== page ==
People old enough to remember the heyday of summer stock may dimly recall a comedy titled Personal Appearance, in which Tallulah Bankhead tromped across the country provoking giggles in the role of a man-hungry movie star temporarily stuck in a small-town American home, where she inevitably raises havoc and male temperatures. I mention this because Brooke Berman, a gifted young playwright, has unconsciously recapitulated many of the elements of Lawrence Riley’s 1934 hit (filmed by Mae West as Go West, Young Man in 1936) in her new play, The Triple Happiness, being produced by Second Stage as part of its New Plays Uptown series. Berman never specifies whether the female celebrity who drops in on a befuddled Larchmont family is a movie star, supermodel, or serial killer, but the results are similarly chaotic. The only trouble is that Berman, who’s equipped with all the doctrinal gadgetry of postmodernism, takes her work far too seriously to realize that what she has in hand is the matrix of a cheap, cheerful commercial comedy. For her, the next stop on the improbable-intruder line is Pasolini’s Teorema, and once you’ve hit Teorema, fun ceases to be possible; the next stop is the end of the line—deconstruction.
Berman’s play is set at the millennial pivot point, in December 1999, so the household into which she drops her transient madcap is far from the old-time notion of a family. Mom and Dad (Betsy Aidem and Mark Blum) are undergoing a midlife marital rift, though we never learn enough about their life to understand why. Their son, Mike (Keith Nobbs), is a breathlessly ingenuous Vassar freshman with dreams of being a writer; he goes about with a notebook, asking strangers, “Who do you want to be in the new millennium?” The inexplicably visiting star, Tessa (Ally Sheedy), doesn’t want to be anyone but herself, but she thinks a college boy who can teach her English literature—in her mind it consists of Dickens and Moby-Dick, presumably as interpreted by Morris Dickstein—would make the ideal Christmas present for a high-strung, gin-sozzled celebrity.
The only obstacles in Tessa’s way are the mixed vibes she gets from Mike’s parents and the sudden arrival—didn’t Lady Bracknell say, “Two sudden arrivals in one play looks like dramaturgic carelessness”?—of the girl (Marin Ireland) who sits next to Mike in his Fiction 1 class. Mike barely knows she exists, but her name is Hope, which is, as Tessa says, “perfect.” This being a contemporary serious drama, things don’t work out perfectly, of course, and Hope—who intermittently seems to be writing the play we’re seeing—ends up Mikeless. But don’t worry; in this kind of postmodern foolery you can tinker with narrative openly, at leisure, and Berman’s evening concludes with everyone neatly paired off except Tessa, who goes wistfully back to whichever celebrity hell she sprang from.
Berman’s writing is always intelligent, even when she shows her hand most blatantly; what makes her play maddening is that it’s stuck in the uncommitted middle ground between one kind of work and the other. Too ponderously self-conscious to be a harmlessly cheesy laugh-getting diversion, it’s also too innocent—and way too oversimplified—to be anything else. It’s a peculiar misfortune of young writers who’ve come out of the university system in the age of critical theory that they feel compelled to write in service of their theories rather than to the stage. (Melissa James Gibson, who smothered a few good laughs under several tons of theoretical structure in last year’s suitcase, would be another instance to place alongside Berman.) To which I can only say that, if Shakespeare had striven to emulate the university wits instead of expressing his sense of life in a narrative form suitable for the stage, we would probably rank him today a little above John Lyly, and only produce his plays as curios.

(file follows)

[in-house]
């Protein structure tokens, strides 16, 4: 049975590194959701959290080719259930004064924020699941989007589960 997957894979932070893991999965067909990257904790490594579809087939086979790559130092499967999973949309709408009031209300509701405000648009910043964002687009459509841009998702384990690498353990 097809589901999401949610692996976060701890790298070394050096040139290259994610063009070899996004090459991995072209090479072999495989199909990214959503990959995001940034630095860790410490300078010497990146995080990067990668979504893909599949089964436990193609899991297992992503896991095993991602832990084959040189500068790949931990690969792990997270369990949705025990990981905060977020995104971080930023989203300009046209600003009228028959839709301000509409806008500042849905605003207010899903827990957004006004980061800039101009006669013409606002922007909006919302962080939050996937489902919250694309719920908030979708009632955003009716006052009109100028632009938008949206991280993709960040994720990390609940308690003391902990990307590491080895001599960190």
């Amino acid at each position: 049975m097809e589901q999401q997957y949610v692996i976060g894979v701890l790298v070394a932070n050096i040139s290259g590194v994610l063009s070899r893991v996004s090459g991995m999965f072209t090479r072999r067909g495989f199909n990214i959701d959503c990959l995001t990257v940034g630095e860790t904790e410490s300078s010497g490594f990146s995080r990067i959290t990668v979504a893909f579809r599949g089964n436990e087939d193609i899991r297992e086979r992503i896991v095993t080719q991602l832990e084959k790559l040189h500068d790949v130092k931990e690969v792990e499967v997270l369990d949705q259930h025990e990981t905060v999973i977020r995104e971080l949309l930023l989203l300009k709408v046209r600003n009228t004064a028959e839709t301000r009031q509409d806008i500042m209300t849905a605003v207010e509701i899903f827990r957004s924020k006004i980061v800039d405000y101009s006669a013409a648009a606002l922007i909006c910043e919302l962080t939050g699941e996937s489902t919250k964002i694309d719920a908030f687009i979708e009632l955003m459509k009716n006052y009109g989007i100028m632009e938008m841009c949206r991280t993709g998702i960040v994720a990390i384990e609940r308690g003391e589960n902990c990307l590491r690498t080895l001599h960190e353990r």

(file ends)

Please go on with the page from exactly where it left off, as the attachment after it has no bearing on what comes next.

I’m not suggesting that Berman should emulate Neil Simon—Dionysus forbid!—only that, if she wants to write a play, the way to do it is not to write a play about writing a play about two budding playwrights. The better way is to leave all theoretical self-consciousness behind and simply write the play. The theory and the self-awareness, already lodged in the writer’s brain, will sneak into the script anyhow. Besides, the world is suddenly so full of people eager to dismiss the theater as a pedantic pastime for overeducated theory wonks that we don’t need anyone inside the profession confirming their opinion. And Molière, who set the pattern for intrusive-guest plays when he created Tartuffe, long before George W. Bush started pretending to be Christian, still has more to say to us than Derrida; if you don’t believe me, check the stats on copies sold.
The frustration’s heightened by Michael John Garcés’s production, on a bright, simple box of a set by Andromache Chalfant, which uses postmodernism’s shattered vocabulary briskly, and for the most part unfussily (though you do wonder about an upscale Larchmont living room with only one chair). Despite the script’s maddening lack of character detail, Garcés gets good, lively performances out of his whole cast (including Jesse J. Perez as the improbably forthcoming stranger Mike talks to on a bus). The standout is Nobbs, who makes the freshman’s stupendous naïveté not only convincing but touching. He and Sheedy so clearly enjoy their seduction scenes that, at one or two moments, they even make recollections of Benjamin and Mrs. Robinson disappear.
This article from the Village Voice Archive was posted on August 10, 2004